Pica is an eating disorder. Children who have pica eat items that are not food such as dirt, ice, bugs, wall plaster, paint chips, hair, and other items. Many young children try nonfood items such as eating some dirt out of their sandbox. However, children with pica disorder keep eating nonfood items for at least one month.
Pica is sometimes related to a mineral or vitamin deficiency, such as pregnant women who are deficient in iron, zinc, or calcium. Sometimes, children with pica have family, ethnic, or religious customs that include eating a particular non-food substance.
This disorder is rare and occurs most often in infants and young children. Pica most often starts when a child is 18 to 24 months old. Pica is more likely if a child has other developmental delays. Pica typically lasts for just a few months. It may last longer in a child who has developmental problems.
Children who eat non-food items may have physical symptoms. For example, eating bugs might give a child nausea. Constantly eating lead-based paint chips might cause lead poisoning. Pica can cause malnutrition, a thin body, and mineral or vitamin deficiencies.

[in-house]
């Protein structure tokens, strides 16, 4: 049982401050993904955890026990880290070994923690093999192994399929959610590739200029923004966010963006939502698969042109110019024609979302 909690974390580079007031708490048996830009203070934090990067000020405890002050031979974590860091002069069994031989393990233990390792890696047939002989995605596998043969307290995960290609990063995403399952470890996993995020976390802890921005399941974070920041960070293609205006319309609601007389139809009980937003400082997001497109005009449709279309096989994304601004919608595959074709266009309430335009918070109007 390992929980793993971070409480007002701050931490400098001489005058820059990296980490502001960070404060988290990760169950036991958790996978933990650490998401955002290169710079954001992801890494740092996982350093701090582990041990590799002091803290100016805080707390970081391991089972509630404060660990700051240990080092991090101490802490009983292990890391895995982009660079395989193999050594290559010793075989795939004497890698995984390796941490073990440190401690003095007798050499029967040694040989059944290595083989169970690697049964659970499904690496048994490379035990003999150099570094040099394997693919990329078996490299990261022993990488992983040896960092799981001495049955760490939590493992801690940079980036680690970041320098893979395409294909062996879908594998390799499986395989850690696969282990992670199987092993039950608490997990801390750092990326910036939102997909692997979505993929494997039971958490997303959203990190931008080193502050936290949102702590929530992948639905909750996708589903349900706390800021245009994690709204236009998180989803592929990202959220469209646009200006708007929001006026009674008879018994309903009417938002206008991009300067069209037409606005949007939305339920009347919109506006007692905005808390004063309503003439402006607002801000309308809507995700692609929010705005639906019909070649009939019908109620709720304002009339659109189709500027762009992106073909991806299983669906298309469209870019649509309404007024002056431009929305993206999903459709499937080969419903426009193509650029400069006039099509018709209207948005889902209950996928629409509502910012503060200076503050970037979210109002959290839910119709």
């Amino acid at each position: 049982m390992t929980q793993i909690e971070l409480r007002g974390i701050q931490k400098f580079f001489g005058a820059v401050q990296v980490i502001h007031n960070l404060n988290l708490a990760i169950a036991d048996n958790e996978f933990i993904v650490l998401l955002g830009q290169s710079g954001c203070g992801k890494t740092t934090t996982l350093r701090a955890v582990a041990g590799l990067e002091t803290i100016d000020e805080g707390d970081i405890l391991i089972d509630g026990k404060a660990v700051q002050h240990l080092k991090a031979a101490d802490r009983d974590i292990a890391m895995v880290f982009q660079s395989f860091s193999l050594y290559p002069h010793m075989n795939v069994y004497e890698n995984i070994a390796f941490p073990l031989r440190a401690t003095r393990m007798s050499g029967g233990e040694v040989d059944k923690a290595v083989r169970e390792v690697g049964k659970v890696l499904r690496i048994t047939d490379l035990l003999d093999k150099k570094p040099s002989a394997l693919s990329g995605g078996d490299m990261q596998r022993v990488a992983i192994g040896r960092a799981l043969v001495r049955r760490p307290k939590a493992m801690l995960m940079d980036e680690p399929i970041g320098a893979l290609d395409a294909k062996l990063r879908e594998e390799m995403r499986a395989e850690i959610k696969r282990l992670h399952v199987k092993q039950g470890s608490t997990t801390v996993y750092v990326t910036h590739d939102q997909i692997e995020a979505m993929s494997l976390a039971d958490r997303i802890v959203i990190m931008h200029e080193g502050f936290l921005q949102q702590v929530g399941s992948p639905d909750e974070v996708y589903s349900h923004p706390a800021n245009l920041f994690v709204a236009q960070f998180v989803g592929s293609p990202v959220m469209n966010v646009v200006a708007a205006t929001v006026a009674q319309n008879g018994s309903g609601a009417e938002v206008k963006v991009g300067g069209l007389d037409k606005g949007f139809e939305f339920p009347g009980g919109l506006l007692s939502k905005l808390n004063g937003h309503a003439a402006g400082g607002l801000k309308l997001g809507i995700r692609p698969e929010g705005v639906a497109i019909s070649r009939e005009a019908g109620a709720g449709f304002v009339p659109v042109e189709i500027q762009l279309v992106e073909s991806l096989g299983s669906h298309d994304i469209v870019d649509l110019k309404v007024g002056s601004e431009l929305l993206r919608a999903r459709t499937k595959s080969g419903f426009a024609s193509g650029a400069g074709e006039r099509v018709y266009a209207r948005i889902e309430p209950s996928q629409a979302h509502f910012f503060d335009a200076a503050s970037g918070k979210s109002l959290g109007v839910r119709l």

There is no test for pica. It is often diagnosed when a parent or childcare provider sees the child eating nonfood items. It might also be diagnosed when a child is treated for poisoning or a blockage in the digestive system. The healthcare provider will do a complete physical exam and ask about the child's symptoms and behavior. Your child may need X-rays or blood tests.
The treatment depends on the cause of the pica and if your child has health problems caused by something your child has been eating. For example:
Pay close attention to what your child eats, both at home and in child care settings. Change the child's behavior by rewarding or praising good behavior and punishing bad behavior. For example, by looking stern, and giving a brief, direct instruction, such as "No" or "Stop that." If pica continues, consider behavioral therapy.
If your child has stomach pain or bloating, lack of bowel movements, or symptoms of infection, call your healthcare provider right away.